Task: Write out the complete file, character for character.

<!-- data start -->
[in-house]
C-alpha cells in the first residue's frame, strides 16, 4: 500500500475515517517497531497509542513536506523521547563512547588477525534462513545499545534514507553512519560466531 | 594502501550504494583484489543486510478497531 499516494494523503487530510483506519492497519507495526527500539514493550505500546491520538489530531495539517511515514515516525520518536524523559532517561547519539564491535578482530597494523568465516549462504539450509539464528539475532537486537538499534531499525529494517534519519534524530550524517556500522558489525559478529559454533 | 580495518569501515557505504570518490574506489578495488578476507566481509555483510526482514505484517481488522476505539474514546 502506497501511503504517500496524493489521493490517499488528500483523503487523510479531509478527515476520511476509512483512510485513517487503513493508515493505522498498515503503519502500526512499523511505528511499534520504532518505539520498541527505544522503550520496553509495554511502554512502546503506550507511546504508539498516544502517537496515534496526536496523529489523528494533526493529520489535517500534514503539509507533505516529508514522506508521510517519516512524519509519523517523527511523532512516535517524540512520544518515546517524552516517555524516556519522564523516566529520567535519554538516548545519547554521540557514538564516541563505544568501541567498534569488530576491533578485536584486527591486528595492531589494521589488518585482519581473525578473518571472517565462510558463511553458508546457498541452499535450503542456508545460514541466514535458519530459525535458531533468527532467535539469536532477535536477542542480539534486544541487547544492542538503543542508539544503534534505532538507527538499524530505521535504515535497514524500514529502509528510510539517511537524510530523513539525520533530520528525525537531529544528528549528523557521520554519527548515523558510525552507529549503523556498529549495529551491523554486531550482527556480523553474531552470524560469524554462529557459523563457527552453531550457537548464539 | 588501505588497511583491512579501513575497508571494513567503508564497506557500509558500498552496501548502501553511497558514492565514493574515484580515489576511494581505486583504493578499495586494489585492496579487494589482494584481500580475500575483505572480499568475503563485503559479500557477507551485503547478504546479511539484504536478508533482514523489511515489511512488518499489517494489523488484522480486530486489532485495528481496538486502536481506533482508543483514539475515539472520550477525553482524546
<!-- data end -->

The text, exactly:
[in-house]
C-alpha cells in the first residue's frame, strides 16, 4: 500500500475515517517497531497509542513536506523521547563512547588477525534462513545499545534514507553512519560466531 | 594502501550504494583484489543486510478497531 499516494494523503487530510483506519492497519507495526527500539514493550505500546491520538489530531495539517511515514515516525520518536524523559532517561547519539564491535578482530597494523568465516549462504539450509539464528539475532537486537538499534531499525529494517534519519534524530550524517556500522558489525559478529559454533 | 580495518569501515557505504570518490574506489578495488578476507566481509555483510526482514505484517481488522476505539474514546 502506497501511503504517500496524493489521493490517499488528500483523503487523510479531509478527515476520511476509512483512510485513517487503513493508515493505522498498515503503519502500526512499523511505528511499534520504532518505539520498541527505544522503550520496553509495554511502554512502546503506550507511546504508539498516544502517537496515534496526536496523529489523528494533526493529520489535517500534514503539509507533505516529508514522506508521510517519516512524519509519523517523527511523532512516535517524540512520544518515546517524552516517555524516556519522564523516566529520567535519554538516548545519547554521540557514538564516541563505544568501541567498534569488530576491533578485536584486527591486528595492531589494521589488518585482519581473525578473518571472517565462510558463511553458508546457498541452499535450503542456508545460514541466514535458519530459525535458531533468527532467535539469536532477535536477542542480539534486544541487547544492542538503543542508539544503534534505532538507527538499524530505521535504515535497514524500514529502509528510510539517511537524510530523513539525520533530520528525525537531529544528528549528523557521520554519527548515523558510525552507529549503523556498529549495529551491523554486531550482527556480523553474531552470524560469524554462529557459523563457527552453531550457537548464539 | 588501505588497511583491512579501513575497508571494513567503508564497506557500509558500498552496501548502501553511497558514492565514493574515484580515489576511494581505486583504493578499495586494489585492496579487494589482494584481500580475500575483505572480499568475503563485503559479500557477507551485503547478504546479511539484504536478508533482514523489511515489511512488518499489517494489523488484522480486530486489532485495528481496538486502536481506533482508543483514539475515539472520550477525553482524546